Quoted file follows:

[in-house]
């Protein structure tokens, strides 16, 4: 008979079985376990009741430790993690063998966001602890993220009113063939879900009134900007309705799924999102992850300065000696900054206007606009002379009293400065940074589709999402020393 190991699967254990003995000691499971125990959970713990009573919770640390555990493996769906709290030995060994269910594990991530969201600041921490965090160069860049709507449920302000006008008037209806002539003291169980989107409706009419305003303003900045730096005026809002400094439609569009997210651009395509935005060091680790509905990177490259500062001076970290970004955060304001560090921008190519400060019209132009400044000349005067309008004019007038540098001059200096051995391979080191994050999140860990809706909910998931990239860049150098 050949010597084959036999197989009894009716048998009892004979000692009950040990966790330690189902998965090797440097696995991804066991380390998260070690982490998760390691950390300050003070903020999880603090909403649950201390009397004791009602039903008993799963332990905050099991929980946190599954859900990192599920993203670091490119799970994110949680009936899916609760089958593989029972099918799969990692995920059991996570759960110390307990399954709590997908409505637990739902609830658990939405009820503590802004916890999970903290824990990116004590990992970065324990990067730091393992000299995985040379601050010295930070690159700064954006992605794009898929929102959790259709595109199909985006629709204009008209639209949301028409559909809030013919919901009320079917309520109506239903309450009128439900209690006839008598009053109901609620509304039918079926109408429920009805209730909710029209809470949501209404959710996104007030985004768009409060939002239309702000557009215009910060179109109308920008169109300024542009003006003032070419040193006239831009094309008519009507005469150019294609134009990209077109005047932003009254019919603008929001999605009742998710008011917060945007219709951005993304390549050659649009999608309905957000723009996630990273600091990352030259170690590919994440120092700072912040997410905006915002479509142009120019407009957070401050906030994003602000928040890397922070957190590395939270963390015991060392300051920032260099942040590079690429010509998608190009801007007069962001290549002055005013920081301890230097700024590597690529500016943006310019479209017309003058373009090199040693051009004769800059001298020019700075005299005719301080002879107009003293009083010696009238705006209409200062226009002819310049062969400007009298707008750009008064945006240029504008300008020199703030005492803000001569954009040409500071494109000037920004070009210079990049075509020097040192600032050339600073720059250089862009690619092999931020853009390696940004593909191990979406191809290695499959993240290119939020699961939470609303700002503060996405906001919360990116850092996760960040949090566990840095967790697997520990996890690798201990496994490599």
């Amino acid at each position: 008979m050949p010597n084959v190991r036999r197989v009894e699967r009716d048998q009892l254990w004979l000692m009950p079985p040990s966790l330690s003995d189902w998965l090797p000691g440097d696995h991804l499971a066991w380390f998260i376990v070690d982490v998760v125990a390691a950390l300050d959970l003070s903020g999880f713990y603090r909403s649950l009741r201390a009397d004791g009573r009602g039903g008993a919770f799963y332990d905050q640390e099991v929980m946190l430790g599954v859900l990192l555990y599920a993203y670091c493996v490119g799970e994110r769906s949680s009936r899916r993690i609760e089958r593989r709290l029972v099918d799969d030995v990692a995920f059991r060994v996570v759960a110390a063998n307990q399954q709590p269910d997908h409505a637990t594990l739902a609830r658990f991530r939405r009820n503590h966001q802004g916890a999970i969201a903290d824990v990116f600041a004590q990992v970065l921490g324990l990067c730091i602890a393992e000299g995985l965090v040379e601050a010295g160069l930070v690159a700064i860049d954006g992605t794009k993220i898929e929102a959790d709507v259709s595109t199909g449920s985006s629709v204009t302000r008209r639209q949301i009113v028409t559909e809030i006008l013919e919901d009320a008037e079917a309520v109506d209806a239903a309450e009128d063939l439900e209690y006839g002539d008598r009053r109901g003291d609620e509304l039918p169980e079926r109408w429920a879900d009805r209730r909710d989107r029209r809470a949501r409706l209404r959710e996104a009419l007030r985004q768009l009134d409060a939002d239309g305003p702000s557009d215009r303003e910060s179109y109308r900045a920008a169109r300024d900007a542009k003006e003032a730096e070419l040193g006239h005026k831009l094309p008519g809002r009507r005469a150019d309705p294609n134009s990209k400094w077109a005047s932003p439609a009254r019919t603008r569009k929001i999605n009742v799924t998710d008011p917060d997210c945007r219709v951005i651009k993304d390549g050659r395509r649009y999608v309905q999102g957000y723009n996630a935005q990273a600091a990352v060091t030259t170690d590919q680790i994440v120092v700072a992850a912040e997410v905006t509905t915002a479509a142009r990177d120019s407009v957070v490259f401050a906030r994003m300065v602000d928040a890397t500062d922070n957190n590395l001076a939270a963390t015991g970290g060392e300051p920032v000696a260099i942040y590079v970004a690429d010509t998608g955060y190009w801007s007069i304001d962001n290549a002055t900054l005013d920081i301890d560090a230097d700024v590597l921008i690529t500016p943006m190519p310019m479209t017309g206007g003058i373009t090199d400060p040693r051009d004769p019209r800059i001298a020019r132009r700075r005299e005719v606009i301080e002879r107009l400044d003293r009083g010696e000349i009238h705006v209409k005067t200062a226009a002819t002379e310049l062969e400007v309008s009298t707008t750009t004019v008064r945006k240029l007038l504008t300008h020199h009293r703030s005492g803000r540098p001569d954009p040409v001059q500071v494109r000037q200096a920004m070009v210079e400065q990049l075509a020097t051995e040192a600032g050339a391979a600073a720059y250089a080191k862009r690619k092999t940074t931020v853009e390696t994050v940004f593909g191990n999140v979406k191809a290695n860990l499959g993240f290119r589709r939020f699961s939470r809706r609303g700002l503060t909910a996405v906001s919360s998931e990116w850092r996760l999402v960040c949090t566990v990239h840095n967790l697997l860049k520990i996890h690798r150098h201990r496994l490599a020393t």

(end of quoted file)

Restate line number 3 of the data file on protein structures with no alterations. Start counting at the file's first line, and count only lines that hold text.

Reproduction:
């Amino acid at each position: 008979m050949p010597n084959v190991r036999r197989v009894e699967r009716d048998q009892l254990w004979l000692m009950p079985p040990s966790l330690s003995d189902w998965l090797p000691g440097d696995h991804l499971a066991w380390f998260i376990v070690d982490v998760v125990a390691a950390l300050d959970l003070s903020g999880f713990y603090r909403s649950l009741r201390a009397d004791g009573r009602g039903g008993a919770f799963y332990d905050q640390e099991v929980m946190l430790g599954v859900l990192l555990y599920a993203y670091c493996v490119g799970e994110r769906s949680s009936r899916r993690i609760e089958r593989r709290l029972v099918d799969d030995v990692a995920f059991r060994v996570v759960a110390a063998n307990q399954q709590p269910d997908h409505a637990t594990l739902a609830r658990f991530r939405r009820n503590h966001q802004g916890a999970i969201a903290d824990v990116f600041a004590q990992v970065l921490g324990l990067c730091i602890a393992e000299g995985l965090v040379e601050a010295g160069l930070v690159a700064i860049d954006g992605t794009k993220i898929e929102a959790d709507v259709s595109t199909g449920s985006s629709v204009t302000r008209r639209q949301i009113v028409t559909e809030i006008l013919e919901d009320a008037e079917a309520v109506d209806a239903a309450e009128d063939l439900e209690y006839g002539d008598r009053r109901g003291d609620e509304l039918p169980e079926r109408w429920a879900d009805r209730r909710d989107r029209r809470a949501r409706l209404r959710e996104a009419l007030r985004q768009l009134d409060a939002d239309g305003p702000s557009d215009r303003e910060s179109y109308r900045a920008a169109r300024d900007a542009k003006e003032a730096e070419l040193g006239h005026k831009l094309p008519g809002r009507r005469a150019d309705p294609n134009s990209k400094w077109a005047s932003p439609a009254r019919t603008r569009k929001i999605n009742v799924t998710d008011p917060d997210c945007r219709v951005i651009k993304d390549g050659r395509r649009y999608v309905q999102g957000y723009n996630a935005q990273a600091a990352v060091t030259t170690d590919q680790i994440v120092v700072a992850a912040e997410v905006t509905t915002a479509a142009r990177d120019s407009v957070v490259f401050a906030r994003m300065v602000d928040a890397t500062d922070n957190n590395l001076a939270a963390t015991g970290g060392e300051p920032v000696a260099i942040y590079v970004a690429d010509t998608g955060y190009w801007s007069i304001d962001n290549a002055t900054l005013d920081i301890d560090a230097d700024v590597l921008i690529t500016p943006m190519p310019m479209t017309g206007g003058i373009t090199d400060p040693r051009d004769p019209r800059i001298a020019r132009r700075r005299e005719v606009i301080e002879r107009l400044d003293r009083g010696e000349i009238h705006v209409k005067t200062a226009a002819t002379e310049l062969e400007v309008s009298t707008t750009t004019v008064r945006k240029l007038l504008t300008h020199h009293r703030s005492g803000r540098p001569d954009p040409v001059q500071v494109r000037q200096a920004m070009v210079e400065q990049l075509a020097t051995e040192a600032g050339a391979a600073a720059y250089a080191k862009r690619k092999t940074t931020v853009e390696t994050v940004f593909g191990n999140v979406k191809a290695n860990l499959g993240f290119r589709r939020f699961s939470r809706r609303g700002l503060t909910a996405v906001s919360s998931e990116w850092r996760l999402v960040c949090t566990v990239h840095n967790l697997l860049k520990i996890h690798r150098h201990r496994l490599a020393t």